Because TTH treatment features medication with inhibitors for selective reuptake of serotonin and monoamine oxidase inhibitors, The polymorphic patterns of MAOA and MAOB, both in TTH patients and the healthy population were addressed in our previous study. MAO gene polymorphisms were examined in a group of 120 TTH patients and in another 168 unrelated healthy volunteers (control group). MAOA promoter and MAOB intron 13 polymorphisms were genotyped using PCR‐based methods. But an overall comparison between genotype and allele frequencies of the patients and the control group did not reveal any statistically significant difference between the patients and the control group [21].

The catechol‐O‐methyltransferase (COMT) is an enzyme involved in the metabolic degradation of dopamine, norepinephrin and epinephrine [22]. It is accepted that COMT gene is one of the several potential headache genetic determinants. Several studies indicate that the genetic polymorphism due to a G→A substitution at codon 158 of the COMT gene, which leads to the formation of a heat‐stable, high‐activity COMT variant (Val/Val) and heat‐labile, low‐activity variants (Val/Met or Met/Met) [23]. Zubieta et al. demonstrated that a measure of pain sensitivity paralleled the COMT activity of the genotypes and individuals with Val/Val genotype have reduced pain sensitivity compared with those with the Met/Met genotype [24]. And also, Fernández‐de‐las‐Peñas C et al. investigate the relationship between Val158Met polymorphisms, headache and pressure hypersensitivity in children with chronic tension‐type headache (CTTH). But it was reported that the Val158Met COMT polymorphism does not appear to be involved in predisposition to suffer from CTTH in children; nevertheless, this genetic factor may be involved in the phenotypic expression, as pressure hypersensitivity was greater in those CTTH children with the Met/Met genotype [25]. Nitric oxide has an important role in the pathophysiology of tension‐type headache. It is suggested nitric oxide synthetase inhibitors are helpful in the management of chronic tension‐type headache by reducing the central sensitization [26]. Besides nitric oxide synthetase, nitric oxide production is also dependent on apolipoprotein E (APOE) polymorphism and this production is gene specific [27]. And it was investigated that APOE polymorphism may be associated with migraine as well as tension‐type headache. And the results of the study showed that APOE epsilon2 gene increases the risk of migraine, while APOE epsilon4 gene is protective against migraine and tension‐type headache [28].

As other neurotransmitters, serotonin have a role in pain mechanisms, selective serotonin re‐uptake inhibitors (SSRIs) reduce the symptomatic/analgesic medication use for acute headache attacks of tension‐type headache [29]. Serotonin is taken up from the synaptic space regularly with a 5‐hydroxytryptamine transporter (5‐HTT) [30, 31]. Two polymorphic sites in 5‐HTT gene was studied in various studies: different numbers of variable‐number‐tandem‐repeat (VNTR) region of 16‐17 base‐pair (bp) in the second intron of 5‐HTT gene leads several alleles such as STin 2.7, STin 2.9, STin 2.10, STin 2.11, STin 2.12 and a 44‐base pair insertion/deletion in the 5'-‐flanking promoter region (5‐HTT gene‐linked polymorphic region‐5‐HTTLPR) creating a short (S) and a long (L) allele [32]. The possible role of 5‐HTTLPR and VNTR polymorphisms was evaluated individually and in combination in risk of CTTH. Moreover, the relationship between the clinical response of the drugs or analgesic overuse and the serotonin transporter (5‐HTT) gene polymorphisms was investigated [33, 34]. Park et al. reported that S/S genotype frequency was significantly higher in patients with CTH (76%) than in those with controls (59%; P=.02). The authors suggested that 5‐HTTLPR might be one of the genetically contributing factors [35].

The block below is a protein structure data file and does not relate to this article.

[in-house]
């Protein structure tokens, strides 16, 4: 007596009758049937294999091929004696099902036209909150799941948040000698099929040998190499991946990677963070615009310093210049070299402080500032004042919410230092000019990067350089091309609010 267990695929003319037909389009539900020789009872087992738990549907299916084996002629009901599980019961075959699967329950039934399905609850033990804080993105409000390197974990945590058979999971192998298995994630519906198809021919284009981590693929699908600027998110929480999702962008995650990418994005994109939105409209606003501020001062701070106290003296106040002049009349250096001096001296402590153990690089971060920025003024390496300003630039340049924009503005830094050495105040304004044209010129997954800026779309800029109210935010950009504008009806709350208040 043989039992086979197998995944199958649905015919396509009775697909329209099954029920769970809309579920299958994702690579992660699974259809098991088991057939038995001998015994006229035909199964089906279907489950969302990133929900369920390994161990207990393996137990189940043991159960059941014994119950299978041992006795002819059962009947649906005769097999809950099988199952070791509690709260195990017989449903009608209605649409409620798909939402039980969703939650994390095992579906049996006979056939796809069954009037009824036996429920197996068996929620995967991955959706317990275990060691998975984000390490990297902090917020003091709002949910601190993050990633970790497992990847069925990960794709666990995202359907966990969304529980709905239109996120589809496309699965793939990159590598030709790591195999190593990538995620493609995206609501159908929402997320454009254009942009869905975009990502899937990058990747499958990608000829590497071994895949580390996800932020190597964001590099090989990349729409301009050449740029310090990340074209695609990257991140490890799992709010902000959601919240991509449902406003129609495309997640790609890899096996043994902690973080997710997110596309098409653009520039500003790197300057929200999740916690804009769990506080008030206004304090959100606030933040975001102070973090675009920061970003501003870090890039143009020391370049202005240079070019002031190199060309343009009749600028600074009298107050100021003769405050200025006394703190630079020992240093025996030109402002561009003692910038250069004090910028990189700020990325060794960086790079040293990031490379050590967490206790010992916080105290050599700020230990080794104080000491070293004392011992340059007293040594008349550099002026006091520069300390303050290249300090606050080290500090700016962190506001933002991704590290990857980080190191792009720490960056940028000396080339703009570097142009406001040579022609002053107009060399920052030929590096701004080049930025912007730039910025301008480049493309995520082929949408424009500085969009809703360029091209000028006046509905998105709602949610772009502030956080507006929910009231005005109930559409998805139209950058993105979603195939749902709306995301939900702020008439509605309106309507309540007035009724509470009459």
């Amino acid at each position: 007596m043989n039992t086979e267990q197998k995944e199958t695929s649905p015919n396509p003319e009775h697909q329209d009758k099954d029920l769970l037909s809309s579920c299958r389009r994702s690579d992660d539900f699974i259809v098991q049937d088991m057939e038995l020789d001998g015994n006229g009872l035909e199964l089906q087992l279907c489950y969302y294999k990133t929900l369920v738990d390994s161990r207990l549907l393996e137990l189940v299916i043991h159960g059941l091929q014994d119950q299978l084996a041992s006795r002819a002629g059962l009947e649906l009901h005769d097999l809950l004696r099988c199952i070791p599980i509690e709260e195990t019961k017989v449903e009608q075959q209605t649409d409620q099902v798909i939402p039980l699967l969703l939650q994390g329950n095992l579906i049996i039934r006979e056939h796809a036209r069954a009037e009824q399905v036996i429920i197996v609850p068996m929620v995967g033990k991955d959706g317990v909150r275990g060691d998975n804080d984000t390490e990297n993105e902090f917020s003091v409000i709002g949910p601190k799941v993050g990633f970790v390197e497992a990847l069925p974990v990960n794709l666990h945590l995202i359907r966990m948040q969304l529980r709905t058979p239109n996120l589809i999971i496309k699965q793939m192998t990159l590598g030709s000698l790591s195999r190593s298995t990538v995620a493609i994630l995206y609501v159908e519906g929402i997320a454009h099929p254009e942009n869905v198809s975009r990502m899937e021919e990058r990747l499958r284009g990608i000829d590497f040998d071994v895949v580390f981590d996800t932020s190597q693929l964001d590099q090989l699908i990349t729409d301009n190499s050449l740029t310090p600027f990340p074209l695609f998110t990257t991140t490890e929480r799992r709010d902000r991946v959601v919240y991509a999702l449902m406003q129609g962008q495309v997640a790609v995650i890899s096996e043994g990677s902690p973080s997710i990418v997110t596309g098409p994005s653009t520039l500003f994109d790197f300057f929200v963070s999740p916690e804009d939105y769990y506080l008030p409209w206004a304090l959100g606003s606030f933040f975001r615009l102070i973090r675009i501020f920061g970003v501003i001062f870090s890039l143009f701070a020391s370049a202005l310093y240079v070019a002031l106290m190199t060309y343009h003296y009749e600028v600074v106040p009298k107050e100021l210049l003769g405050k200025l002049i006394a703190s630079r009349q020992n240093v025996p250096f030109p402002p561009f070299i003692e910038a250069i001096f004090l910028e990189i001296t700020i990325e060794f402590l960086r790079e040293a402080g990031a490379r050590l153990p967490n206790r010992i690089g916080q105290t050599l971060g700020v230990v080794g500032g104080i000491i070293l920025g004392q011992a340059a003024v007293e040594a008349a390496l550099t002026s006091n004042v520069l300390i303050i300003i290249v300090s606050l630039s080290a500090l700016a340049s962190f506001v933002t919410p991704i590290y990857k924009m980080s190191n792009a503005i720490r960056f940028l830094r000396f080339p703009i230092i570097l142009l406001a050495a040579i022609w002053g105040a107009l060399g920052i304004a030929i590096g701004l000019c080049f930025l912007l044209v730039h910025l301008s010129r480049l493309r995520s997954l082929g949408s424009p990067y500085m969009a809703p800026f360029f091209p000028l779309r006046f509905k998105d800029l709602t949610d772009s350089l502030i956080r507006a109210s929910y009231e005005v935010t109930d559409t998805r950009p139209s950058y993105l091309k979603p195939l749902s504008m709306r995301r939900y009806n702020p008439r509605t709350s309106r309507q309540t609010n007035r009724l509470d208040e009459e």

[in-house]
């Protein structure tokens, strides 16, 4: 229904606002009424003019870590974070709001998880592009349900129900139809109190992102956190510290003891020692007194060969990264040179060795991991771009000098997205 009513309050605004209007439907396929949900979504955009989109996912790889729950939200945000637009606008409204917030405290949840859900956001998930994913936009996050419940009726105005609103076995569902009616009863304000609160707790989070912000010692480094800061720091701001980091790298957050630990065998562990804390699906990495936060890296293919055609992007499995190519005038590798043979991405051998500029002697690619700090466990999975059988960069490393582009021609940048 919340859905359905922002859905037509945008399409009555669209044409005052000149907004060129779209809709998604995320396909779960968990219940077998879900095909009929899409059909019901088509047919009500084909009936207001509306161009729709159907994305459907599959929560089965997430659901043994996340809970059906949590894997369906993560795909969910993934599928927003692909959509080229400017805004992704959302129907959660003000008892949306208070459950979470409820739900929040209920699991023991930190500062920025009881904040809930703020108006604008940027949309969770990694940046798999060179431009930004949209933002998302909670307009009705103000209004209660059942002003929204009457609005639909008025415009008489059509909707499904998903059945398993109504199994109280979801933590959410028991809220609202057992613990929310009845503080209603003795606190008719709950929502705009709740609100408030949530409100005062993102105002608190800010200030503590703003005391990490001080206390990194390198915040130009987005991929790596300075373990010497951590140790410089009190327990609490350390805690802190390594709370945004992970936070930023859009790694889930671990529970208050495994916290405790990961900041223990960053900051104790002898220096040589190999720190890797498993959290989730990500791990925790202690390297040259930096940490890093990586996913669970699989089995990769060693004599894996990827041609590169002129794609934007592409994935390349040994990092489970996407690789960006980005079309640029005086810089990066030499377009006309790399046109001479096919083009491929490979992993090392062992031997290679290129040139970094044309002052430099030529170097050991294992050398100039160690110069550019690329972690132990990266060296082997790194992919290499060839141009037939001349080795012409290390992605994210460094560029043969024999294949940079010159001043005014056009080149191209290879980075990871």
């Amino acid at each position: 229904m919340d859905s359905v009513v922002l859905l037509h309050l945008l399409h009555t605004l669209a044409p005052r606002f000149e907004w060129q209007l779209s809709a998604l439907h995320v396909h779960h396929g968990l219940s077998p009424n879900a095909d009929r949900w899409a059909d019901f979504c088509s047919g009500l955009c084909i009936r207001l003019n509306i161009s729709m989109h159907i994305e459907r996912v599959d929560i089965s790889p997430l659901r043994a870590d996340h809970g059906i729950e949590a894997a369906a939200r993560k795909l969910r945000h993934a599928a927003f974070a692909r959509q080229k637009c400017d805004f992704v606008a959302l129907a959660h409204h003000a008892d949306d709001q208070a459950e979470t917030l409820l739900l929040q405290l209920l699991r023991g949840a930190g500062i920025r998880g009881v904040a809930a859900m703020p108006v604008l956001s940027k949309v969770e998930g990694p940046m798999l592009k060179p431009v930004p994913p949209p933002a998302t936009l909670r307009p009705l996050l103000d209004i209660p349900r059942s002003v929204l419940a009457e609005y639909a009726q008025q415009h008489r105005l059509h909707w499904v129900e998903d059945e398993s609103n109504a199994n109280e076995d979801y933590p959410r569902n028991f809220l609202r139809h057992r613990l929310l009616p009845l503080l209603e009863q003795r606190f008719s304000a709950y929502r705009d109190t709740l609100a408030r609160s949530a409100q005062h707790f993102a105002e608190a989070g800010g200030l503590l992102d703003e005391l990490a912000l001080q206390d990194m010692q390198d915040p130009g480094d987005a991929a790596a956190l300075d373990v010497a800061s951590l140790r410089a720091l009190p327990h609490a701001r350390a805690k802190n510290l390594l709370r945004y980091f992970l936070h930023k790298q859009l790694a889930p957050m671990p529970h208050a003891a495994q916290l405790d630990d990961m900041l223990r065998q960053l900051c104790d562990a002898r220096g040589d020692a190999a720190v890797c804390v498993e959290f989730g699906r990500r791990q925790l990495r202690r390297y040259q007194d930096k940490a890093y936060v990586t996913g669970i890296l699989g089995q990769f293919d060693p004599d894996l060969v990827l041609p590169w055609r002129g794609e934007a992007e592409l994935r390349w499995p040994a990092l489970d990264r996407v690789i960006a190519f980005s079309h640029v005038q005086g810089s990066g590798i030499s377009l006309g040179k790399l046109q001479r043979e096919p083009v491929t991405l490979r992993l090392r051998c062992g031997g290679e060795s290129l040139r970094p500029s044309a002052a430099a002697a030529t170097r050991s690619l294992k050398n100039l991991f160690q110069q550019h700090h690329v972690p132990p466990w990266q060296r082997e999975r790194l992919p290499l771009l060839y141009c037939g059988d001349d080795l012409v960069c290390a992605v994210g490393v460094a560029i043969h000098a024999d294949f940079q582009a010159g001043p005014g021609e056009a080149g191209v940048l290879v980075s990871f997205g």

But differently in another study any statistically significant results based on the 5‐HTTLPR gene alleles and CTTH risk were not found. Only, when it was investigated the combined effect of the two polymorphic loci of the 5‐HTT gene, genotypes S/S‐12/10 and L/S‐12/10 displayed statistically significant frequency in the CTTH group than in the control group. Aylin et al. reported that the presence of homozygous L and STin12 alleles may play a protective role against CTTH [33]. Also in a different study showed that the S/S genotype frequency was significantly higher in CTTH patients with analgesic overuse. And it was suggested that serotonergic activity may be involved in the development of analgesic overuse in CTTH and that 5‐HTTLPR might be one of the genetically contributing factors [34]. But no significant differences were noticed between the 5‐HTTLPR and VNTR haplotype groups and success in treatment. 5HT2c‐receptor (5HTR2c) is another subtypes of 5HT2 families. The relationship between 5HTR2c Cys23Ser polymorphism and TTH was also investigated. However, there were no differences found among TTH and control groups [36].